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Record-breaking Olympic archer fought sexism from day one

Published : Monday, 2 August, 2021 at 12:00 AM  Count : 377

South Korea's An San competes in the women's individual during the Tokyo 2020 Olympic Games at Yumenoshima Park Archery Field in Tokyo on July 30, 2021.	photo: AFP

South Korea's An San competes in the women's individual during the Tokyo 2020 Olympic Games at Yumenoshima Park Archery Field in Tokyo on July 30, 2021. photo: AFP

TOKYO, AUG 1: South Korea's An San was ice-cool as she defied online sexist abuse to seal a hat-trick of gold medals at the Tokyo Olympics, but the ace archer has been fighting discrimination since she was a child.
An's three golds in three archery events -- in mixed teams, women's teams and individual, while also smashing a 25-year-old Olympic record -- wrote her into the history books.
She is the first South Korean to win more than two medals in a single Summer Games. She is also the first woman since 1904 to win three golds in archery at the same Olympics.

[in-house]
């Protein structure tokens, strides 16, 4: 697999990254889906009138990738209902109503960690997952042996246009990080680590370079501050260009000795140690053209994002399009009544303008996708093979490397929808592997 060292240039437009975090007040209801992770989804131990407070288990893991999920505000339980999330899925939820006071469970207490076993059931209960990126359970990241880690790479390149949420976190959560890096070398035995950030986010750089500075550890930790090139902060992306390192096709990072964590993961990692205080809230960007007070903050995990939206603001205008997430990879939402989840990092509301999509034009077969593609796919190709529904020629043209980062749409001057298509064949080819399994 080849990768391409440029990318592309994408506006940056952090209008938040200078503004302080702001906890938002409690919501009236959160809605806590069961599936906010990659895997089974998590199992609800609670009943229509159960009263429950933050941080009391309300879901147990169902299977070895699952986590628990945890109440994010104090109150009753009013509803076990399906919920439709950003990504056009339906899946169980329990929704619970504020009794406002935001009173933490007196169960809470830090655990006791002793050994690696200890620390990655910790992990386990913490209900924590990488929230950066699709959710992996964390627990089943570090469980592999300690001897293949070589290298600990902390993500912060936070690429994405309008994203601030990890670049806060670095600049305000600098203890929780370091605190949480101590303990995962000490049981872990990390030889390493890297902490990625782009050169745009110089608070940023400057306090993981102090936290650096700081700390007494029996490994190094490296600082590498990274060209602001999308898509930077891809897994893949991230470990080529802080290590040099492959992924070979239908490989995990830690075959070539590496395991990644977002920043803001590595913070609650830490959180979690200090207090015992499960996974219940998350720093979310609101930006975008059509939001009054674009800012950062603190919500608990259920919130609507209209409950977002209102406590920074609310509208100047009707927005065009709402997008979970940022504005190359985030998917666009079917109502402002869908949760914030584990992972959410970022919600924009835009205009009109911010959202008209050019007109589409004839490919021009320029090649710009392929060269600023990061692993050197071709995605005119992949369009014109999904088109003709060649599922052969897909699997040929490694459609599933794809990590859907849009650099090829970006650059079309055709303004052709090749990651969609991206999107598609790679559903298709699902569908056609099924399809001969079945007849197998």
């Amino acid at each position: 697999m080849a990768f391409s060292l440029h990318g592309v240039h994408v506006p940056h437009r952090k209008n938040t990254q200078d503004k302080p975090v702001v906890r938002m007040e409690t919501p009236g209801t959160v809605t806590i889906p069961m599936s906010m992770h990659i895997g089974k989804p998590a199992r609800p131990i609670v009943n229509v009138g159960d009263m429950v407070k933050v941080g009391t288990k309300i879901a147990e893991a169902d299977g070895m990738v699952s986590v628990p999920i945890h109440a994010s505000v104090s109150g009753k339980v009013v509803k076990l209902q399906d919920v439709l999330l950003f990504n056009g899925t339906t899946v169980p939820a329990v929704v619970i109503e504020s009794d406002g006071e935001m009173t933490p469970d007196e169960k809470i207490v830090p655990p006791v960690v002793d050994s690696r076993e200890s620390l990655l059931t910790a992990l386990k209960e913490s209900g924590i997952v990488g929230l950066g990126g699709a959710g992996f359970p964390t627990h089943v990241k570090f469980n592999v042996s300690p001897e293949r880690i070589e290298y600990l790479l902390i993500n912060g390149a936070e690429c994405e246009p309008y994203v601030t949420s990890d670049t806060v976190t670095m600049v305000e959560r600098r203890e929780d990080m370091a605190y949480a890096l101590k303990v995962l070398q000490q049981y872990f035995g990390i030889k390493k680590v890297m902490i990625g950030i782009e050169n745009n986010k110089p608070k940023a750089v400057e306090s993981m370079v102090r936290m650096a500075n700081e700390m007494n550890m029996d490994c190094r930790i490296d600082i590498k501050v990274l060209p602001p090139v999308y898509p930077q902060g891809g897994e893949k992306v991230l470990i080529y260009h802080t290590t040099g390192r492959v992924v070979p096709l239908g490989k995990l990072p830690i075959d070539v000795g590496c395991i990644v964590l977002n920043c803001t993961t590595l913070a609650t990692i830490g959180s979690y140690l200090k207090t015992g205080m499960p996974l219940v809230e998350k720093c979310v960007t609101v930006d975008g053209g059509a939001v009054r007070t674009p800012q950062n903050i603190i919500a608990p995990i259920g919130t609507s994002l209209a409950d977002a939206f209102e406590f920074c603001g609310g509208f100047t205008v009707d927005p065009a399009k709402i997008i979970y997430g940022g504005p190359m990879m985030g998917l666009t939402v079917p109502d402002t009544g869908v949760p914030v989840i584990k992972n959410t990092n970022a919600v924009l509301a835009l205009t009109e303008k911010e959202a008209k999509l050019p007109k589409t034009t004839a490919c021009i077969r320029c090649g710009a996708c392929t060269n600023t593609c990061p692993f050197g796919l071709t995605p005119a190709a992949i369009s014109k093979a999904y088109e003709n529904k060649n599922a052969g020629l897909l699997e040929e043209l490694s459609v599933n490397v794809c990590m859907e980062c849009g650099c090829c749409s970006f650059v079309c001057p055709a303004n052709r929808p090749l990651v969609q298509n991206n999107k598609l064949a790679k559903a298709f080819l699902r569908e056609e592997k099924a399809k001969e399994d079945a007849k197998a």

Not bad for someone who only turned 20 in February, was competing at the Olympics for the first time and was once told to move schools if she wanted to do archery as a girl.
When An first made headlines last week it was not just because of her startling achievements in Tokyo.
Rather, it was because she was on the end of online abuse from some South Korean men about her short hair, which in turn triggered an outpouring of support from women infuriated at her treatment.




An's male detractors said her hairstyle suggested she was a feminist and some demanded that she apologise -- and even give back her Olympic medals. But she brushed off the online hate to win gold number three on Friday, this time in a last-gasp shootoff in the individual category.
In a statement, she said she "tried not to care" and instead focus on her sport.
The archers' heart rates, broadcast for the first time at an Olympics, showed An's peaked at 119 beats per minute -- far below the 167 bpm of her Russian opponent Elena Osipova.
It was more evidence of An's remarkable calm under pressure, but she admitted afterwards: "When it was all over, I felt like my heart was going to explode."    -AFP



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